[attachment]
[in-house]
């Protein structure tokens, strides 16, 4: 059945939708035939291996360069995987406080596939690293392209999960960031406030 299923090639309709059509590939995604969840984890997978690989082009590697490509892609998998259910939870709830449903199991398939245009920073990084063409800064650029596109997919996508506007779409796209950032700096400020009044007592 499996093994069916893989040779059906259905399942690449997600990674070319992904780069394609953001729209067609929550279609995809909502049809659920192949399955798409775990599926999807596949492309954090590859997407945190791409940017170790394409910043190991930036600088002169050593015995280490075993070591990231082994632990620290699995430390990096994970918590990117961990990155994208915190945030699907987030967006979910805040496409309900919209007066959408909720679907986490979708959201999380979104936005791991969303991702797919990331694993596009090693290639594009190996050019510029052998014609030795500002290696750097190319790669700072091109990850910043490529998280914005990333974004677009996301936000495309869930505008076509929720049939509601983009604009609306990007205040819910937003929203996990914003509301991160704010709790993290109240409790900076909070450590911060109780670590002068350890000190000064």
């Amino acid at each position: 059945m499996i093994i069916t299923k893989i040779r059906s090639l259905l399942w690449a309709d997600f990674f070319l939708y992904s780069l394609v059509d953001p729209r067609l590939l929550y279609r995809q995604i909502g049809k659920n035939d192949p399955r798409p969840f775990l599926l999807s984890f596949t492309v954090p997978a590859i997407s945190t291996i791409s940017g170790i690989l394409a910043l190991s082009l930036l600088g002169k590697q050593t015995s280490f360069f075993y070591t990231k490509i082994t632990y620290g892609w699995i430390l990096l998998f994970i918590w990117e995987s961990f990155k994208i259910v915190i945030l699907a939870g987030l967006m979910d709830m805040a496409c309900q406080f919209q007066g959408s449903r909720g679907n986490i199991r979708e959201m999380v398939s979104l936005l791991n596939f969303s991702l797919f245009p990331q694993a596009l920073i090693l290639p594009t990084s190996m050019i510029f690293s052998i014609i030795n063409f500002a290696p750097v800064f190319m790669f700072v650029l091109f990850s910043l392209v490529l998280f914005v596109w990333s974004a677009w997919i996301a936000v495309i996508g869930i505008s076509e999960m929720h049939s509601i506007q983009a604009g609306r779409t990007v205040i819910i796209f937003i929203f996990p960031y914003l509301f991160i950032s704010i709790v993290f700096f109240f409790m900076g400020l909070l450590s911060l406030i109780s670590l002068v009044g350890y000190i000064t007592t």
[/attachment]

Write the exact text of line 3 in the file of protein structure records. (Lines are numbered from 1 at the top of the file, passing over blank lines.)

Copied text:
């Amino acid at each position: 059945m499996i093994i069916t299923k893989i040779r059906s090639l259905l399942w690449a309709d997600f990674f070319l939708y992904s780069l394609v059509d953001p729209r067609l590939l929550y279609r995809q995604i909502g049809k659920n035939d192949p399955r798409p969840f775990l599926l999807s984890f596949t492309v954090p997978a590859i997407s945190t291996i791409s940017g170790i690989l394409a910043l190991s082009l930036l600088g002169k590697q050593t015995s280490f360069f075993y070591t990231k490509i082994t632990y620290g892609w699995i430390l990096l998998f994970i918590w990117e995987s961990f990155k994208i259910v915190i945030l699907a939870g987030l967006m979910d709830m805040a496409c309900q406080f919209q007066g959408s449903r909720g679907n986490i199991r979708e959201m999380v398939s979104l936005l791991n596939f969303s991702l797919f245009p990331q694993a596009l920073i090693l290639p594009t990084s190996m050019i510029f690293s052998i014609i030795n063409f500002a290696p750097v800064f190319m790669f700072v650029l091109f990850s910043l392209v490529l998280f914005v596109w990333s974004a677009w997919i996301a936000v495309i996508g869930i505008s076509e999960m929720h049939s509601i506007q983009a604009g609306r779409t990007v205040i819910i796209f937003i929203f996990p960031y914003l509301f991160i950032s704010i709790v993290f700096f109240f409790m900076g400020l909070l450590s911060l406030i109780s670590l002068v009044g350890y000190i000064t007592t």